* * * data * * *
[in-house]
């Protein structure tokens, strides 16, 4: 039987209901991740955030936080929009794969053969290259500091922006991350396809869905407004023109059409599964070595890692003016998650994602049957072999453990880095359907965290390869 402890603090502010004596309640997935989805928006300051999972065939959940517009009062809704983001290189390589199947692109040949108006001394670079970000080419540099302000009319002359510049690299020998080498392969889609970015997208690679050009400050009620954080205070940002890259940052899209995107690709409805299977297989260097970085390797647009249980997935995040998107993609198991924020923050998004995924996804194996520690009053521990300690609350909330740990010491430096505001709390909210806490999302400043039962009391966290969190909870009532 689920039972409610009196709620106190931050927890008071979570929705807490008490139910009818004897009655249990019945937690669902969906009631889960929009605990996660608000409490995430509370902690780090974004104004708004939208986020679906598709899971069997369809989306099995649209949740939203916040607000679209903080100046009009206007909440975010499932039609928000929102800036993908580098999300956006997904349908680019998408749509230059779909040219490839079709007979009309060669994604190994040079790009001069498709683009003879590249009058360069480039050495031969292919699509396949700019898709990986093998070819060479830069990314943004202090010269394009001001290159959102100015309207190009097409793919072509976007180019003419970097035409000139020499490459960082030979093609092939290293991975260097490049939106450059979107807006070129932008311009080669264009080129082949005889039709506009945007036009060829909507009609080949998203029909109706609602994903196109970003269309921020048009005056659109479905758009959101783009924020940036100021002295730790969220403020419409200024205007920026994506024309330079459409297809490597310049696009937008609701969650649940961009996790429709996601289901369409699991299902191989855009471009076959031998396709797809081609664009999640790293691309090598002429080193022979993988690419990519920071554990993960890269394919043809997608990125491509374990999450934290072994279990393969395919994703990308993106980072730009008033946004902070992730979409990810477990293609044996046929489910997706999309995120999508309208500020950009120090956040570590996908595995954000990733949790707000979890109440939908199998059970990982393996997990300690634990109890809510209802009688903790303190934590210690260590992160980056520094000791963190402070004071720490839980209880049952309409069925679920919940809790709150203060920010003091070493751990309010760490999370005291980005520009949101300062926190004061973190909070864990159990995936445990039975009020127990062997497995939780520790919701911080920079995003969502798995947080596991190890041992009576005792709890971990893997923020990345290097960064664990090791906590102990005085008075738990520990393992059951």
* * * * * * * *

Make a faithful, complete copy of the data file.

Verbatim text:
[in-house]
């Protein structure tokens, strides 16, 4: 039987209901991740955030936080929009794969053969290259500091922006991350396809869905407004023109059409599964070595890692003016998650994602049957072999453990880095359907965290390869 402890603090502010004596309640997935989805928006300051999972065939959940517009009062809704983001290189390589199947692109040949108006001394670079970000080419540099302000009319002359510049690299020998080498392969889609970015997208690679050009400050009620954080205070940002890259940052899209995107690709409805299977297989260097970085390797647009249980997935995040998107993609198991924020923050998004995924996804194996520690009053521990300690609350909330740990010491430096505001709390909210806490999302400043039962009391966290969190909870009532 689920039972409610009196709620106190931050927890008071979570929705807490008490139910009818004897009655249990019945937690669902969906009631889960929009605990996660608000409490995430509370902690780090974004104004708004939208986020679906598709899971069997369809989306099995649209949740939203916040607000679209903080100046009009206007909440975010499932039609928000929102800036993908580098999300956006997904349908680019998408749509230059779909040219490839079709007979009309060669994604190994040079790009001069498709683009003879590249009058360069480039050495031969292919699509396949700019898709990986093998070819060479830069990314943004202090010269394009001001290159959102100015309207190009097409793919072509976007180019003419970097035409000139020499490459960082030979093609092939290293991975260097490049939106450059979107807006070129932008311009080669264009080129082949005889039709506009945007036009060829909507009609080949998203029909109706609602994903196109970003269309921020048009005056659109479905758009959101783009924020940036100021002295730790969220403020419409200024205007920026994506024309330079459409297809490597310049696009937008609701969650649940961009996790429709996601289901369409699991299902191989855009471009076959031998396709797809081609664009999640790293691309090598002429080193022979993988690419990519920071554990993960890269394919043809997608990125491509374990999450934290072994279990393969395919994703990308993106980072730009008033946004902070992730979409990810477990293609044996046929489910997706999309995120999508309208500020950009120090956040570590996908595995954000990733949790707000979890109440939908199998059970990982393996997990300690634990109890809510209802009688903790303190934590210690260590992160980056520094000791963190402070004071720490839980209880049952309409069925679920919940809790709150203060920010003091070493751990309010760490999370005291980005520009949101300062926190004061973190909070864990159990995936445990039975009020127990062997497995939780520790919701911080920079995003969502798995947080596991190890041992009576005792709890971990893997923020990345290097960064664990090791906590102990005085008075738990520990393992059951």